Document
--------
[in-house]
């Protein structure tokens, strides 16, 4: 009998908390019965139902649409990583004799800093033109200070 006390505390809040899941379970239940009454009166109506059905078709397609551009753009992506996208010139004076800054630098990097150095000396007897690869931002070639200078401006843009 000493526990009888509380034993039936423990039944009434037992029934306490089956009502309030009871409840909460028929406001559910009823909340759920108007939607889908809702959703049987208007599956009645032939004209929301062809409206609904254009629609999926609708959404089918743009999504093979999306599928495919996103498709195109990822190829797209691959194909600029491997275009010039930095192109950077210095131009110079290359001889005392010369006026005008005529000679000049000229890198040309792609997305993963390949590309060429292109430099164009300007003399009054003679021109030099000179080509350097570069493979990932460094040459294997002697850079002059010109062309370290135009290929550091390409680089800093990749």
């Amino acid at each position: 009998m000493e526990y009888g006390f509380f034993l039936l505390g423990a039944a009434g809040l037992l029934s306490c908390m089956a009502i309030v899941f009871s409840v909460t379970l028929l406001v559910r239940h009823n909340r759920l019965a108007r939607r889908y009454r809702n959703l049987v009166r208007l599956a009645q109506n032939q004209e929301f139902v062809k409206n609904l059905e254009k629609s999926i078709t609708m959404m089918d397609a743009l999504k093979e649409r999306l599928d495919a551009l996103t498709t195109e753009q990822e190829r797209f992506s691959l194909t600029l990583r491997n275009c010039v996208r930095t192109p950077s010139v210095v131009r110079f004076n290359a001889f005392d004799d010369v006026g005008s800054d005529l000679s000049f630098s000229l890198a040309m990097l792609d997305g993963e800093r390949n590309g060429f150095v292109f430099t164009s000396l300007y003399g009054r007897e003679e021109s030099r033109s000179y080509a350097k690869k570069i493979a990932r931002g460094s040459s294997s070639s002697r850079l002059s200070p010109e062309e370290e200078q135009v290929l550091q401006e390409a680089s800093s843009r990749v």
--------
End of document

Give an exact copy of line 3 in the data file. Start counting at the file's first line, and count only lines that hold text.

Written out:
């Amino acid at each position: 009998m000493e526990y009888g006390f509380f034993l039936l505390g423990a039944a009434g809040l037992l029934s306490c908390m089956a009502i309030v899941f009871s409840v909460t379970l028929l406001v559910r239940h009823n909340r759920l019965a108007r939607r889908y009454r809702n959703l049987v009166r208007l599956a009645q109506n032939q004209e929301f139902v062809k409206n609904l059905e254009k629609s999926i078709t609708m959404m089918d397609a743009l999504k093979e649409r999306l599928d495919a551009l996103t498709t195109e753009q990822e190829r797209f992506s691959l194909t600029l990583r491997n275009c010039v996208r930095t192109p950077s010139v210095v131009r110079f004076n290359a001889f005392d004799d010369v006026g005008s800054d005529l000679s000049f630098s000229l890198a040309m990097l792609d997305g993963e800093r390949n590309g060429f150095v292109f430099t164009s000396l300007y003399g009054r007897e003679e021109s030099r033109s000179y080509a350097k690869k570069i493979a990932r931002g460094s040459s294997s070639s002697r850079l002059s200070p010109e062309e370290e200078q135009v290929l550091q401006e390409a680089s800093s843009r990749v």